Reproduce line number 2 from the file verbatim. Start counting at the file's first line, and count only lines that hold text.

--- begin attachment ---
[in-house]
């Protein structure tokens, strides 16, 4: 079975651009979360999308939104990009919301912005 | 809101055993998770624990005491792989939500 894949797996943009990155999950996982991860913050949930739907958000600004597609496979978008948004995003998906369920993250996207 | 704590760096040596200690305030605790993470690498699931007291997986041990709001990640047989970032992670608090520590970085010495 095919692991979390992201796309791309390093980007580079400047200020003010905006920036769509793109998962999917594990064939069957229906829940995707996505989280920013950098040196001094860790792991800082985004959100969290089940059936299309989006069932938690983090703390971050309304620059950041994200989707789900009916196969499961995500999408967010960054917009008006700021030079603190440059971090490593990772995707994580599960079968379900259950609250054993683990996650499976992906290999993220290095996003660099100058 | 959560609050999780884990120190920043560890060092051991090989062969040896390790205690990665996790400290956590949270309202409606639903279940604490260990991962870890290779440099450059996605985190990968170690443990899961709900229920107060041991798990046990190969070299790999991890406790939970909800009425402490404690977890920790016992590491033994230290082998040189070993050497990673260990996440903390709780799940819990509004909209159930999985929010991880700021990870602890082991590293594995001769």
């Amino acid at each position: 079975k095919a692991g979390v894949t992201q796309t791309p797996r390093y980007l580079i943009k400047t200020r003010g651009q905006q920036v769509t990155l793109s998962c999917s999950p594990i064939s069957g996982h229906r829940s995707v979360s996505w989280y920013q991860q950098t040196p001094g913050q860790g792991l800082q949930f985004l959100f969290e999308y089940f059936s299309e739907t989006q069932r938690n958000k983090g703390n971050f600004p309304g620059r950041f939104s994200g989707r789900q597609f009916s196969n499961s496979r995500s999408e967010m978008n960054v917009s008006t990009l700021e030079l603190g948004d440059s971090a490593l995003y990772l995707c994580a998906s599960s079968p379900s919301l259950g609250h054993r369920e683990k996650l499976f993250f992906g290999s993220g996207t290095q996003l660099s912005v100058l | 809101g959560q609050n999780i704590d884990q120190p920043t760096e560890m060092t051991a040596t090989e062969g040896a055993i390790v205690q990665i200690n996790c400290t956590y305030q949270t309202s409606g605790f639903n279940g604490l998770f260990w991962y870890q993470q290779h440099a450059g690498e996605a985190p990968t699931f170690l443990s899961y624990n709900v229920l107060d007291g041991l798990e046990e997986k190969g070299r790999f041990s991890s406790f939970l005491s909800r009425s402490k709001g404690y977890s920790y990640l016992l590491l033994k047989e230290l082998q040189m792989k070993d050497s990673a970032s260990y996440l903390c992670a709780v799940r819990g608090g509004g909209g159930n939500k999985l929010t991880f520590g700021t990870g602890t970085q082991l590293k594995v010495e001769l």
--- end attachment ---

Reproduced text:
């Protein structure tokens, strides 16, 4: 079975651009979360999308939104990009919301912005 | 809101055993998770624990005491792989939500 894949797996943009990155999950996982991860913050949930739907958000600004597609496979978008948004995003998906369920993250996207 | 704590760096040596200690305030605790993470690498699931007291997986041990709001990640047989970032992670608090520590970085010495 095919692991979390992201796309791309390093980007580079400047200020003010905006920036769509793109998962999917594990064939069957229906829940995707996505989280920013950098040196001094860790792991800082985004959100969290089940059936299309989006069932938690983090703390971050309304620059950041994200989707789900009916196969499961995500999408967010960054917009008006700021030079603190440059971090490593990772995707994580599960079968379900259950609250054993683990996650499976992906290999993220290095996003660099100058 | 959560609050999780884990120190920043560890060092051991090989062969040896390790205690990665996790400290956590949270309202409606639903279940604490260990991962870890290779440099450059996605985190990968170690443990899961709900229920107060041991798990046990190969070299790999991890406790939970909800009425402490404690977890920790016992590491033994230290082998040189070993050497990673260990996440903390709780799940819990509004909209159930999985929010991880700021990870602890082991590293594995001769």